Re: Ie abbreviation character

From: Lars Marius Garshol (
Date: Thu May 02 2002 - 05:44:28 EDT

* Marco Cimarosti
| I don't know if Unicode's UTC has a rule or decides case by case.
| Applying common sense, I would say that an important criterion
| should be the appearance of the symbol (that's why I asked you for a
| picture).
| Although Unicode does not encode glyphs, if the glyph is visually
| distinct, then it's hard to say that a vaguely look-alike sequence
| is appropriate.

It's not really very unusual in appearance, so I would expect an
encoding using composed characters to work from a visual point of

(I might be able to produce a scan, but it would require a bit of
| Another criterion could be semantics and character properties. E.g.:
| - Should that symbol be usable in an file name or resource locator?

I would be somewhat surprised to see it used that way, but I'm not
sure why *any* character would be rejected for use in such a context.

| - Should that symbol be recognized as a Norwegian word with a
| specific pronunciation?

That would be application-dependent, I would say. Some would probably
like to see the text as written, while others would like to see the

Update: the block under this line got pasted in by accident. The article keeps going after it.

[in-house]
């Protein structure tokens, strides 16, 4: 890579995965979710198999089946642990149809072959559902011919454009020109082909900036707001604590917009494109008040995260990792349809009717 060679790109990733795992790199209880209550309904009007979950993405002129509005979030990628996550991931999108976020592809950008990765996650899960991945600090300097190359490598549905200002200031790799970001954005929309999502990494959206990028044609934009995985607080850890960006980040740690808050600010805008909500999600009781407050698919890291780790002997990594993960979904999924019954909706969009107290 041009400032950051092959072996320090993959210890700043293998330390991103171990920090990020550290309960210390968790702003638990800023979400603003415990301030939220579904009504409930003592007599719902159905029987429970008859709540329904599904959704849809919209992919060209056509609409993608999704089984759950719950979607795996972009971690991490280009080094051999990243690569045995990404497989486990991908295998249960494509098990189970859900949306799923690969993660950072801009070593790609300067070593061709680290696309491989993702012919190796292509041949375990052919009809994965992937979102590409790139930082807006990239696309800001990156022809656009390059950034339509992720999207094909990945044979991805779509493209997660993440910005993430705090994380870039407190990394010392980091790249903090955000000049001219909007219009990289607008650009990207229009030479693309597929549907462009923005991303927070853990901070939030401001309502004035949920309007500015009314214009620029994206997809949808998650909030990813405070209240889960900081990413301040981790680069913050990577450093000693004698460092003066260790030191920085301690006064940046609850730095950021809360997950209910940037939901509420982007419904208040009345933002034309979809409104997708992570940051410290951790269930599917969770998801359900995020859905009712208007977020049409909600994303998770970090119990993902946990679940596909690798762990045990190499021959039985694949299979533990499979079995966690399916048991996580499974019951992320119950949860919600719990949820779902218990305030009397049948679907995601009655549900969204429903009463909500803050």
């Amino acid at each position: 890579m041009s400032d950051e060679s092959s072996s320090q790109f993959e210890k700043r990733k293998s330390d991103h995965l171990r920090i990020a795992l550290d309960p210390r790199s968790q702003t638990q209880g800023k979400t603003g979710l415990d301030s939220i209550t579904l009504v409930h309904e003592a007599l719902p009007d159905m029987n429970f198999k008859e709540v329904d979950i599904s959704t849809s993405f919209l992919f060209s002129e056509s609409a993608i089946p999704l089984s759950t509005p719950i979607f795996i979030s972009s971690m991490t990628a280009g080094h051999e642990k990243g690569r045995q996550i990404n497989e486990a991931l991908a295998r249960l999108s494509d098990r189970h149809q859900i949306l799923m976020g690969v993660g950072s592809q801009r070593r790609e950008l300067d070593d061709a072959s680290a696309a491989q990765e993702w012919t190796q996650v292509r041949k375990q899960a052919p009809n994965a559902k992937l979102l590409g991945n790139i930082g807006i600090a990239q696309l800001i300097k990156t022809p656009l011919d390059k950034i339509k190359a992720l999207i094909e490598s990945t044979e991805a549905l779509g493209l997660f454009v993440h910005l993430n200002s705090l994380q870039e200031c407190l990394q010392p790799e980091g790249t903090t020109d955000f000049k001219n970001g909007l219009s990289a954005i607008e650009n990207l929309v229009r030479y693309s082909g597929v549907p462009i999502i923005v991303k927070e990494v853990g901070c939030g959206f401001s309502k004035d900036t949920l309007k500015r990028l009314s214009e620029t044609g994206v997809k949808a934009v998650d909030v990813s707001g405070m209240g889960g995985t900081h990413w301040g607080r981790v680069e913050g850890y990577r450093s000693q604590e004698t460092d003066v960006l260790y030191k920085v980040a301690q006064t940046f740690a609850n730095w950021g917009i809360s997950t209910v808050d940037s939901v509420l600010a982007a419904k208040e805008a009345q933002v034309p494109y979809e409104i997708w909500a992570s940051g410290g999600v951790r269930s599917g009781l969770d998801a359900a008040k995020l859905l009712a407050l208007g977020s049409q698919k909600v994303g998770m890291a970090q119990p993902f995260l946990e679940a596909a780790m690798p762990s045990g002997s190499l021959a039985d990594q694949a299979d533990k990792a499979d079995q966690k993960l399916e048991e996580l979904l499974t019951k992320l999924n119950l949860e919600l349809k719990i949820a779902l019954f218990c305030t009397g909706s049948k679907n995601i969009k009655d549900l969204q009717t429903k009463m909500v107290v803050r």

"9:" replaced by "det vil si", which is what it represents.

| If yes, a sequence that can be confused with something else can be
| inappropriate for, e.g., a screen reader application.

Hmmm. I wouldn't expect that to be a problem in this case.

* Lars Marius Garshol
| What happens if I find a font that has this as a single character,
| for example?
* Marco Cimarosti
| This is a circular argument: fonts don't contain characters, they
| contain glyphs. And each glyph can be mapped to one character or to
| a sequence or characters, and this mapping can even be subject to
| contextual rules.

That's true, but on the other hand, when people propose new characters
one of the reactions seems to be "can you show a font that contains
this character"? But I guess what you are saying is that if the symbol
can be encoded using existing characters having a font that contains
it is not enough.

I was thinking of a font where this was a basic character, and not
composed from smaller parts, however. I don't know if that makes any

Lars Marius Garshol, Ontopian         <URL: >
ISO SC34/WG3, OASIS GeoLang TC        <URL: >

This archive was generated by hypermail 2.1.2 : Thu May 02 2002 - 06:24:05 EDT